Complete with a gas fire, TV and a fully equipped kitchen and bathroom, Joanne Searle's RV, or recreational vehicle, ticks nearly all of the same boxes as your average house.

But it comes with less than half the price tag.

"The rent is so reasonable, you couldn't ask for anything better, some people spend probably more on wine and cigarettes than we do rent," Ms Searle says.

It's a year since she sold everything and set out on the road for a more carefree lifestyle.

"When the housing market was all going ballistic in Tauranga I thought oh, as you do, I might jump on the bandwagon of that, cause our street was turning quite rental too."

And her house was snapped up in just two weeks.

"I came out of that thinking that was fantastic, we've made a good deal on that."

But then reality set in.

"It did feel like I had lost a bit of a security blanket."

Ms Searle had sold a new, stylish home.

"But I just thought, oh I am over it."

Over being a part of the current housing market - and she's not the only one.

Committee member of the Hawke's Bay branch of New Zealand Motor Caravan Association Yvonne McHenry says she has witnessed more and more people turning to this lifestyle.

"I think it's maybe the cost of things, because things are getting really tight now, you know your rates are going up and to buy a house you're paying a lot more now."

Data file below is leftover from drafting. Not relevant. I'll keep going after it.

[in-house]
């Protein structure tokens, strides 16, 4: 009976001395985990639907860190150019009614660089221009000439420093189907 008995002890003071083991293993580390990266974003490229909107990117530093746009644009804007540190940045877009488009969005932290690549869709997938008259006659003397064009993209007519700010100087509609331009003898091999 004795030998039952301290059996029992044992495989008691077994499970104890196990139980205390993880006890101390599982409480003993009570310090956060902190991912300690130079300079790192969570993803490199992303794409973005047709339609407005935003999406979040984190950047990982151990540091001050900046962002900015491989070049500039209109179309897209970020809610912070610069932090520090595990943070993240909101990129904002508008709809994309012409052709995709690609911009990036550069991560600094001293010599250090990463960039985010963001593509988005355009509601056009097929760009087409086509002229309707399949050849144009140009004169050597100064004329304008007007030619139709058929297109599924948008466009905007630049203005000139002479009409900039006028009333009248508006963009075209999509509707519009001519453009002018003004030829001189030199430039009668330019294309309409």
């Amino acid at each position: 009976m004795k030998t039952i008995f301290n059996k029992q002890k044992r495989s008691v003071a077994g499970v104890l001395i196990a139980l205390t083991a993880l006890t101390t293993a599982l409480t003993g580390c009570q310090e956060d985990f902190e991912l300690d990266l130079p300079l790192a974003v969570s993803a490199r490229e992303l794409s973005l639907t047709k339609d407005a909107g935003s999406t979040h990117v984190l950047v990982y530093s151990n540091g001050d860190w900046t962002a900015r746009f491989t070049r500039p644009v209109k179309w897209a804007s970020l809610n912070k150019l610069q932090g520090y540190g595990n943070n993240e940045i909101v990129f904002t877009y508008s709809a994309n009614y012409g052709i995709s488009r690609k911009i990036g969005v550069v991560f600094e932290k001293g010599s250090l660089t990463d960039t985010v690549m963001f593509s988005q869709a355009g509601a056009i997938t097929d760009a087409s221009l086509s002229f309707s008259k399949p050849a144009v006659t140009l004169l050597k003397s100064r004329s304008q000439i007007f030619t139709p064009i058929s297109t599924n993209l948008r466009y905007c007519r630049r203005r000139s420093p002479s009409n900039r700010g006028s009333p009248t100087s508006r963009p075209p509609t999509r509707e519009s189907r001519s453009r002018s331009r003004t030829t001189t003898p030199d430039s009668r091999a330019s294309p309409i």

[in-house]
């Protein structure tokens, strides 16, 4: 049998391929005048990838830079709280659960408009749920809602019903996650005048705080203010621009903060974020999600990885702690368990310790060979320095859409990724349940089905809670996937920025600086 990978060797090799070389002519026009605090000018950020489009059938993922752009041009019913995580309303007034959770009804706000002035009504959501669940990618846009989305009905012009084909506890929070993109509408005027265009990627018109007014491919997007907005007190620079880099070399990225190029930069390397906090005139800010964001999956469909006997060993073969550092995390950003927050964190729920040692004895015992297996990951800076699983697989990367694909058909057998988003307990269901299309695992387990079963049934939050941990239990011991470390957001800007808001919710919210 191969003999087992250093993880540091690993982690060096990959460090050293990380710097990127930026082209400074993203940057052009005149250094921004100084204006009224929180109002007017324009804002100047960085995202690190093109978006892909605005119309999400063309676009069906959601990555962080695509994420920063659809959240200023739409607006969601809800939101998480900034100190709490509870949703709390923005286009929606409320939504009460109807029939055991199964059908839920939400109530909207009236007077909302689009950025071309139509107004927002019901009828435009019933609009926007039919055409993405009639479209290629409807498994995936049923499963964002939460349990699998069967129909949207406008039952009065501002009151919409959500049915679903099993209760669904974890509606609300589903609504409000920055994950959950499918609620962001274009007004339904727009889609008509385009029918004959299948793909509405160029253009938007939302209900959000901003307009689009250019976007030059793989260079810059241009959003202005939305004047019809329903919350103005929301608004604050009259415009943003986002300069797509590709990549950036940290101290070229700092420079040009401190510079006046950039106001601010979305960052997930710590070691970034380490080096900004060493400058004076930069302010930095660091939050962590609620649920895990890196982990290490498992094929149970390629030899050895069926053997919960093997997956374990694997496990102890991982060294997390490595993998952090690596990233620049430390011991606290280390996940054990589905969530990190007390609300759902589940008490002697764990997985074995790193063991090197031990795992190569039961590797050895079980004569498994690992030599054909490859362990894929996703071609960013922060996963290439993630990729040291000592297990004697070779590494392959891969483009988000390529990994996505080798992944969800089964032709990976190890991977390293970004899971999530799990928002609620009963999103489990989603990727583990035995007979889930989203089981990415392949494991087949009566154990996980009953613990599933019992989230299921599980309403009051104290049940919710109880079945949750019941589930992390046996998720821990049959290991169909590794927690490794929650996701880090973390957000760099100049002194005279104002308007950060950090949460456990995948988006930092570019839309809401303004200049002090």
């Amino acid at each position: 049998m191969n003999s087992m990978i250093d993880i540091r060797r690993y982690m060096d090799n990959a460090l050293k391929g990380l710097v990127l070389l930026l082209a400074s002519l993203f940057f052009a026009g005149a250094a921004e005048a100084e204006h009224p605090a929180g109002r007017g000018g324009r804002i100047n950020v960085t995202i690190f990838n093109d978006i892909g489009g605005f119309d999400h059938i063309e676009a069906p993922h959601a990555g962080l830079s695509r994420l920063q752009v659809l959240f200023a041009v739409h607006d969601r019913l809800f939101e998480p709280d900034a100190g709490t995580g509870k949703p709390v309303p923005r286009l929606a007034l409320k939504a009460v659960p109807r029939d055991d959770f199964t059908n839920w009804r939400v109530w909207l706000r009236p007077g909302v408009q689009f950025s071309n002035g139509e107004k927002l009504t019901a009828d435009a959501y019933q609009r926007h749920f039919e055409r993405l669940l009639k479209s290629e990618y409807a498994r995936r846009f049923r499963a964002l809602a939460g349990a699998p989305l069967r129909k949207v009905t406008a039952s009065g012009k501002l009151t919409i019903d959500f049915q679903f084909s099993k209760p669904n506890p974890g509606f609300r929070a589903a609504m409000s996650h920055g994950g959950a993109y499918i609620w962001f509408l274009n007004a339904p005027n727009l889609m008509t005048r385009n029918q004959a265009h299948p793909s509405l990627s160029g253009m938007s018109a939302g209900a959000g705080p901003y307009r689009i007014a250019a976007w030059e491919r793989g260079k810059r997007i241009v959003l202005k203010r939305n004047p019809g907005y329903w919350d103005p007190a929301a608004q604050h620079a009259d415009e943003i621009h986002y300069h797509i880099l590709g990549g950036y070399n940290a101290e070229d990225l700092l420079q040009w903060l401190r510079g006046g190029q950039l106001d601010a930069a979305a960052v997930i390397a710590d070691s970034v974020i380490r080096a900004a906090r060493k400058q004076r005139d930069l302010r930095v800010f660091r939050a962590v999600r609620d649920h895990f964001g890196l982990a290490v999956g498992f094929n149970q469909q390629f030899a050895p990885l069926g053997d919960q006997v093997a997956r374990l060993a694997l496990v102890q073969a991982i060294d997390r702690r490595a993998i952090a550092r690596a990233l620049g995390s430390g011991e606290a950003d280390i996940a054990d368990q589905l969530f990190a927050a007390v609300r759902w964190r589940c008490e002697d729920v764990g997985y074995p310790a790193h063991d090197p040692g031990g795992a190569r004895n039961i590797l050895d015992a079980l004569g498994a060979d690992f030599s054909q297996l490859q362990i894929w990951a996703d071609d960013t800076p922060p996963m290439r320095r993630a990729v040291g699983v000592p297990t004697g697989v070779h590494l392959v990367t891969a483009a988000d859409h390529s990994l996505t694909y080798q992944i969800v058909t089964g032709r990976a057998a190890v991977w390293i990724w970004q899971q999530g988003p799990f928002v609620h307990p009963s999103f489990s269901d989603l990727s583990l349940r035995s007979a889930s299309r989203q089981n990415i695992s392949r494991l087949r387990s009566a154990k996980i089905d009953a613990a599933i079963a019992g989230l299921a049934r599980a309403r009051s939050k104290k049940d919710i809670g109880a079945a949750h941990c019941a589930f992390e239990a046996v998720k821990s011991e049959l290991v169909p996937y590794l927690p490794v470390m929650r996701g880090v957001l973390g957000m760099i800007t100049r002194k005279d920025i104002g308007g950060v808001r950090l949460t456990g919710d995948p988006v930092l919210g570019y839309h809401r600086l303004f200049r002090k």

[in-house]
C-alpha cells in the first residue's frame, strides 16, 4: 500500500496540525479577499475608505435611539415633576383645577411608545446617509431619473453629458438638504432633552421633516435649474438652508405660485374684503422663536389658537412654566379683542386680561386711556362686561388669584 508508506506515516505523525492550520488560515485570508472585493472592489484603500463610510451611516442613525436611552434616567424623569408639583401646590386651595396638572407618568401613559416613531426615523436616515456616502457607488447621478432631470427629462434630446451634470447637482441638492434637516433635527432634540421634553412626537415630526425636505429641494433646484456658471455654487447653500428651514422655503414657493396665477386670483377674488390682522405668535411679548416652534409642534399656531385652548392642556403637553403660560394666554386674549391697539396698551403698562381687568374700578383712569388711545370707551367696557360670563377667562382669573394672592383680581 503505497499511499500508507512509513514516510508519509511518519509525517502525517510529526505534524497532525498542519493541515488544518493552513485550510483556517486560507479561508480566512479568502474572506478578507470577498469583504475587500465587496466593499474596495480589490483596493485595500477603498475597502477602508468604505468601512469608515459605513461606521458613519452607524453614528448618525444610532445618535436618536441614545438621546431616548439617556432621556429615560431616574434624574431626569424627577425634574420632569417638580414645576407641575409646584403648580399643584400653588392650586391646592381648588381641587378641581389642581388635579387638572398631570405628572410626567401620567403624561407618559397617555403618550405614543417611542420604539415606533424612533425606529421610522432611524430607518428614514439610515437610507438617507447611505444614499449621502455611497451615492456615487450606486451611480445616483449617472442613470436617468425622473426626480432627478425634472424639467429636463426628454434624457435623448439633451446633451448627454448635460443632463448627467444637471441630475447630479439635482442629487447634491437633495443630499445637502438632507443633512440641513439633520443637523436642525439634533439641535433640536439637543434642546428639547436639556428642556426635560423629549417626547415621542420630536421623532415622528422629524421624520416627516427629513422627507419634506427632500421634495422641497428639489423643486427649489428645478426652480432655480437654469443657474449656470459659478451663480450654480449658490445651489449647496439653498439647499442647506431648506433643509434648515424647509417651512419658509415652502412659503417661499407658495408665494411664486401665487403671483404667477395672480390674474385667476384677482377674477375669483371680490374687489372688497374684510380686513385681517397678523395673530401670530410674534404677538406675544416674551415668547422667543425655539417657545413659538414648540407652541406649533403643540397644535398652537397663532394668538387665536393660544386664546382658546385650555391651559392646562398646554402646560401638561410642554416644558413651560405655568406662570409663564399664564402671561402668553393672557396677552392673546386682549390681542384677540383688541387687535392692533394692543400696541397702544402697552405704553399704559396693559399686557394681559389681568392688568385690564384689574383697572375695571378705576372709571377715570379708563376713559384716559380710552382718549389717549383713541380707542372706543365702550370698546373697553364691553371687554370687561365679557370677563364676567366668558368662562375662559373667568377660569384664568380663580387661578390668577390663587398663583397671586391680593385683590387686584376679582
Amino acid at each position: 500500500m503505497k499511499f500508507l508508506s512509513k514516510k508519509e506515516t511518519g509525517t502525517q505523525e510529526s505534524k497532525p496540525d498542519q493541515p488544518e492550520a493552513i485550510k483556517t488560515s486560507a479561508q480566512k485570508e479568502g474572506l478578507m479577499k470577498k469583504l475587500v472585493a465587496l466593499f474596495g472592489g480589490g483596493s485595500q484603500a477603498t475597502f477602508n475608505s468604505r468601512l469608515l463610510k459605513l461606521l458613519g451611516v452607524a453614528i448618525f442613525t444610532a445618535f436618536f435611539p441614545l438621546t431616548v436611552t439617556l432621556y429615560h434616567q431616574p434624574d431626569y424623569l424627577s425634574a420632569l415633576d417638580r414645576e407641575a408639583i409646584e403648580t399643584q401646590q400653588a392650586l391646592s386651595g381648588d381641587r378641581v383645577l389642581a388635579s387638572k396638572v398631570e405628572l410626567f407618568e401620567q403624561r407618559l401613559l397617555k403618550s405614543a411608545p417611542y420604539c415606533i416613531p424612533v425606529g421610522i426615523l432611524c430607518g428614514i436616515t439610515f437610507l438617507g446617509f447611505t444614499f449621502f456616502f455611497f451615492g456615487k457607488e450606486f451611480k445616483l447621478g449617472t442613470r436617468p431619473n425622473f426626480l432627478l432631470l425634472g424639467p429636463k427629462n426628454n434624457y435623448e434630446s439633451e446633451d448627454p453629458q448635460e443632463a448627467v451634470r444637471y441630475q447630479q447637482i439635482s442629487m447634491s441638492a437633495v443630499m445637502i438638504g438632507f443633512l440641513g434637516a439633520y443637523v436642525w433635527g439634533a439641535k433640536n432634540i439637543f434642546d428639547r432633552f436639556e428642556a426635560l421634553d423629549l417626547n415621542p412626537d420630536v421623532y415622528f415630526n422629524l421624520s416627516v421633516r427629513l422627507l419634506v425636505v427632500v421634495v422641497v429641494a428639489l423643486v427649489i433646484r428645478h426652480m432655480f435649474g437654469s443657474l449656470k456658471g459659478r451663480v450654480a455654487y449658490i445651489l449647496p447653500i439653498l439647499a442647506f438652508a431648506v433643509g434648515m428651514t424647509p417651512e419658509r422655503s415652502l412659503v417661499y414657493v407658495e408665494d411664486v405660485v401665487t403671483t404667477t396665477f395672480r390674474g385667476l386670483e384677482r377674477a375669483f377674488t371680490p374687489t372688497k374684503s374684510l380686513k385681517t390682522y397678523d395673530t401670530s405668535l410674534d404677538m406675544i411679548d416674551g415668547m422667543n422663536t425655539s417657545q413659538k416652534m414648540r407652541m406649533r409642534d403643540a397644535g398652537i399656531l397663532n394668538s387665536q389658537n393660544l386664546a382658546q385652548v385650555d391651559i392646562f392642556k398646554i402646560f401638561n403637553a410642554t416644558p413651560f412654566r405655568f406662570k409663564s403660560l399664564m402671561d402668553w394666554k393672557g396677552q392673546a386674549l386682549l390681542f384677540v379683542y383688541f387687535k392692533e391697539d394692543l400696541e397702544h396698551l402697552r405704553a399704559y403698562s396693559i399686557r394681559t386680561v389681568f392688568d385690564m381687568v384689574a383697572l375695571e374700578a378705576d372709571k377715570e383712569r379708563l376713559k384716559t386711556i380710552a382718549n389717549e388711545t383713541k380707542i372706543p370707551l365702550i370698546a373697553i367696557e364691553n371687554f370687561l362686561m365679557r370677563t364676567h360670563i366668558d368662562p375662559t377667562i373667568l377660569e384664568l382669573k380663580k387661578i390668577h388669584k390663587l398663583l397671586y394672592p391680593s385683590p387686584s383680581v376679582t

Staying at a caravan park can be as cheap as $3 per night - for more permanent residents they can pay as little as $160 a week to rent their park.

Mrs McHenry says many, like herself, see it as an opportunity to travel around New Zealand cost effectively, and come back to their home base. Others, like Ms Searle, have chosen the caravan life as their permanent residence.

"It's good because they don't have any nooses around their neck they don't have any rates to pay, insurance on the house, all the things, power, maintenance, all those sort of things," Mrs McHenry says.

Ms Searle says her power bills are not even half of what she used to pay in her previous home.

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She says she wasn't in a state of "financial devastation" when she sold up in Tauranga.

Seasonal work drew her to Hawke's Bay and initially she had set out house hunting.

Finding things were "highly priced for what was available" she even considered buying a section, looking as far as Waipukurau.

But it quickly became clear there were more opportunities for her to choose the caravan life.

"[I] absolutely love the lifestyle that we've chosen, to me when we first did it, once again it was pretty spontaneous but it felt right...I walked in the door and thought oh my gosh, I love it and things just fell into place."

"[I'm] not interested in buying another house because we've got everything we need in here."

And for Ms Searle that's exactly the type of lifestyle she has set up for her retirement - low maintenance, less stress and nothing to do with New Zealand's current housing market.

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